Wednesday, July 12, 2006

What can be done to help people affected by the Bombay blasts?

This blog has been set up to help survivors and the families of the dead: Mumbai Help

The Guardian newsblog has the latest updates and links.

Monday, July 10, 2006

How many Brit Muslims pass the Tebbit Test?

...Former minister Norman Tebbit, once a close ally of former prime minister Margaret Thatcher, invented the "cricket test" or "Tebbit test" in 1990 when he infamously spoke about the supposed split loyalties of immigrants to Britain.
His theory, which caused an uproar at the time, is that a person could only be classed as truly British if he or she supported England at cricket.
A poll showed in February that 91 percent of British Muslims are "loyal" to Britain and 80 percent still want to live in and accept Western society.
Former Foreign Secretary Jack Straw praised in March 27 the valuable contributions by British Muslims to society, calling the some 1.8 million minority an integral part of Great Britain.
Between 1970 and the late 1990s, many Pakistanis living in Britain suffered racist abuse, which discouraged them from wanting to support England at anything.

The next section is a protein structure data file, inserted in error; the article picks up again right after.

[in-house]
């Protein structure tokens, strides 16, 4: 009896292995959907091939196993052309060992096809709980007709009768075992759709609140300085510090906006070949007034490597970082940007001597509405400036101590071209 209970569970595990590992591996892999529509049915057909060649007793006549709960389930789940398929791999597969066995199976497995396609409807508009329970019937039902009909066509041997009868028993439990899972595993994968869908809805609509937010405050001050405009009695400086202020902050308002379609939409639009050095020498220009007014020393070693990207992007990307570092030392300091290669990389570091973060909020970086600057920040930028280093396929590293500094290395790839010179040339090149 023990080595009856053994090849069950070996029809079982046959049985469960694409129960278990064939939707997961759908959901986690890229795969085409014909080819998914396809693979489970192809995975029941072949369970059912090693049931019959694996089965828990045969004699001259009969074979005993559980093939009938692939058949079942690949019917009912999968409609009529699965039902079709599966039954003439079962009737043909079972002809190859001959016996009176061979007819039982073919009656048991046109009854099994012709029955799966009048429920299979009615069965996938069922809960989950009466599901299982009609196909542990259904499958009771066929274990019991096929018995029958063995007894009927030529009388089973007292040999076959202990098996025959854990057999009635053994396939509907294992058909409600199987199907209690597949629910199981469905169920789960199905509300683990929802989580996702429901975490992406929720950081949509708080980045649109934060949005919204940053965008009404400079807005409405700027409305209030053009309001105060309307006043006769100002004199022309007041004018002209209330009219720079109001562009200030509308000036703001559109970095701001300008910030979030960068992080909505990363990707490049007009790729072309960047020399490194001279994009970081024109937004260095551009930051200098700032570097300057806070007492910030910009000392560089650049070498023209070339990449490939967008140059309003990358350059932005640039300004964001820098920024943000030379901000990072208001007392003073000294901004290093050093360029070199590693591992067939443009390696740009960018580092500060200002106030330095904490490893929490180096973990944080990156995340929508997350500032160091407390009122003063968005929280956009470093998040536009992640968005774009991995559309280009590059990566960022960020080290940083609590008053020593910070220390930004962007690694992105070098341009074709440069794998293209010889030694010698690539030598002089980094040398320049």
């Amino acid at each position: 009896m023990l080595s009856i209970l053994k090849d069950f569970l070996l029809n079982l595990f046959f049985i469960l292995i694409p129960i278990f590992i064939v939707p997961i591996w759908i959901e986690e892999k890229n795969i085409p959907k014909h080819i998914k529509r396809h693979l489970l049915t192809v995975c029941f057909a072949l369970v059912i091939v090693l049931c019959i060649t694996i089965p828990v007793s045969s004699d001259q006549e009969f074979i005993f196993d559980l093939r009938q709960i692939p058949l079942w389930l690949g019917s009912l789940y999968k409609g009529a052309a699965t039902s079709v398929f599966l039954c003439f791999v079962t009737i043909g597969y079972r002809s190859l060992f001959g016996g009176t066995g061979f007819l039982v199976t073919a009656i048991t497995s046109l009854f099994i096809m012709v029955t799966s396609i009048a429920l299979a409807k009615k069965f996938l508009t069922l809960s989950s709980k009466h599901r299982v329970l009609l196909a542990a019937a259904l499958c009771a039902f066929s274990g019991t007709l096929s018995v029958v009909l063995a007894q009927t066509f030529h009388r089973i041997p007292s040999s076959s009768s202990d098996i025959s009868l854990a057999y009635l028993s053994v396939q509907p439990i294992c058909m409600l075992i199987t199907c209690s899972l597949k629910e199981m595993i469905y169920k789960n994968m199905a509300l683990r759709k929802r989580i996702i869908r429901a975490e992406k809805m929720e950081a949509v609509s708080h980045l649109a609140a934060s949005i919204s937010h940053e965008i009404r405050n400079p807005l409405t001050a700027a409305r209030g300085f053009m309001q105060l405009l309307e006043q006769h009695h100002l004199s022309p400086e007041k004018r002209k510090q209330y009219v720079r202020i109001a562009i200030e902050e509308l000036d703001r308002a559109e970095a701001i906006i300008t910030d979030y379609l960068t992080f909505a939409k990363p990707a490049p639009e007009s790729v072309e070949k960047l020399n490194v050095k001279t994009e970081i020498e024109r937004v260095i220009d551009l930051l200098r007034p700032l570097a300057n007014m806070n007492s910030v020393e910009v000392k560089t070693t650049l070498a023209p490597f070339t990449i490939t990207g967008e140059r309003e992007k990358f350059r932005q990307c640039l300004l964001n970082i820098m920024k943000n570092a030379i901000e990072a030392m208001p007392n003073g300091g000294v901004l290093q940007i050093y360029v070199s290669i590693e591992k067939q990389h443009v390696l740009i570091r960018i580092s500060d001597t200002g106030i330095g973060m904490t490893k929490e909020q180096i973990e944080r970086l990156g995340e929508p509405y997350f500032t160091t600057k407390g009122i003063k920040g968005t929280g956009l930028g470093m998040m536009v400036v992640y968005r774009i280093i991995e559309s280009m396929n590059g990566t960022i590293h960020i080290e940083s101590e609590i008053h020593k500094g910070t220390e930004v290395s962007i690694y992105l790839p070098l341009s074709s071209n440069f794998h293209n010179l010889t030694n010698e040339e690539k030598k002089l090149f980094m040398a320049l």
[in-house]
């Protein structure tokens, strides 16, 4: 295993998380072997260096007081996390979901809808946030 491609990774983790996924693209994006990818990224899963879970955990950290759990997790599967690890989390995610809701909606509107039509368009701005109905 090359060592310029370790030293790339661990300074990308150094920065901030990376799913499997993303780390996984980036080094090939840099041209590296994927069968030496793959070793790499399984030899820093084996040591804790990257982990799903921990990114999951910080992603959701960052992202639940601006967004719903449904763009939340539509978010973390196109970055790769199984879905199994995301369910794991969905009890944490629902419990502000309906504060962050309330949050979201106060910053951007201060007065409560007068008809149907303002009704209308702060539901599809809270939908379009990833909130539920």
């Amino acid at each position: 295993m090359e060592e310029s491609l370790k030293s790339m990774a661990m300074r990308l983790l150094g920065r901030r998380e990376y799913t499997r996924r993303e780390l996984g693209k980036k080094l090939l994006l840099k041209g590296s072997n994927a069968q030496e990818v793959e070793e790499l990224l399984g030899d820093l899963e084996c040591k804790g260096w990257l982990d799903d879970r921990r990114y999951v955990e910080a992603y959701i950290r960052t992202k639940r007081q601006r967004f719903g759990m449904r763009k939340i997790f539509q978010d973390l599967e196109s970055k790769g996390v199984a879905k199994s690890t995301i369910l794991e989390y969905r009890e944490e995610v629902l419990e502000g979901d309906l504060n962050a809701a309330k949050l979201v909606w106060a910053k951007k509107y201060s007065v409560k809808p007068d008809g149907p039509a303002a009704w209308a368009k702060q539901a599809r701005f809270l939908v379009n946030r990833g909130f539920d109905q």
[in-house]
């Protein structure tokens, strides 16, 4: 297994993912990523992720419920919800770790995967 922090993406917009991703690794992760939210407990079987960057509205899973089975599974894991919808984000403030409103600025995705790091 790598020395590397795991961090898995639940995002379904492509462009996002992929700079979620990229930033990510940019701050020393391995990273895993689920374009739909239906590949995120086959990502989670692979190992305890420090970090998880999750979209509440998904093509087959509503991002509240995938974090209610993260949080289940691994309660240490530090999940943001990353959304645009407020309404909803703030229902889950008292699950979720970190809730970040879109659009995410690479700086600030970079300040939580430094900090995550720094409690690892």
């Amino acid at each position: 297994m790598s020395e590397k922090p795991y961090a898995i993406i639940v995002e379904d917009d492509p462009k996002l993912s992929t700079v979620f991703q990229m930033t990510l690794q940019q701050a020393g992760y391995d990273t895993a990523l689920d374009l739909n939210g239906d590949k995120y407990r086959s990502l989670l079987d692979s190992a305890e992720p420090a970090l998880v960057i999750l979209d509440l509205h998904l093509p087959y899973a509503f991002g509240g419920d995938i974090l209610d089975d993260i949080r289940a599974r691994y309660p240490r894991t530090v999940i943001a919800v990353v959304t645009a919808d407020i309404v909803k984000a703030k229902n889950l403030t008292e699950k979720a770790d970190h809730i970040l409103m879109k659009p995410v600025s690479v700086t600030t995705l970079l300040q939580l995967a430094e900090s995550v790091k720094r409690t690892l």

Some claim they were discouraged from joining cricket clubs because of the color of their skin, while others tried to support England but were laughed at for doing so.
In addition, the British press fuelled racist sentiment and there were barely any Asian faces on the England cricket team.
[...]Professor Muhammad Anwar, of the Centre for Research in Ethnic Relations at the University of Warwick, said the "British factor" plays a key role in British Muslims' affinity towards England.
"The main thing is that 99.9 percent of these people regard themselves as British Pakistanis and British Muslims. That British factor is important for identity and loyalty," he said.
But Anwar insisted that it was impossible to judge an immigrant's Britishness on the cricket team he or she backed.
He maintained that more and more second and third generation British Asians were rooting for England when it came to the crunch.
Naeem Akhtar, an IT analyst who runs a website for Pakistan cricket fans, agreed that it does not matter whether British Pakistanis want England or Pakistan to win they are all still British citizens at heart.
"Being British isn't just supporting the team, it is more about your way of thinking," said Akhtar, who is a life-long Pakistan supporter despite moving to Britain as a child.
"I accept multiculturalism 100 percent. The way I talk, the way I bring up my kids is more in the British way than the Pakistani way. The future for me isn't Pakistan, the future for me is being British."

Friday, July 07, 2006

What's the way out of the cycle of ignorance?

Anti-western feeling in the Muslim world isn't about our values and way of life, but what we do?

John Esposito
Friday July 7, 2006
The Guardian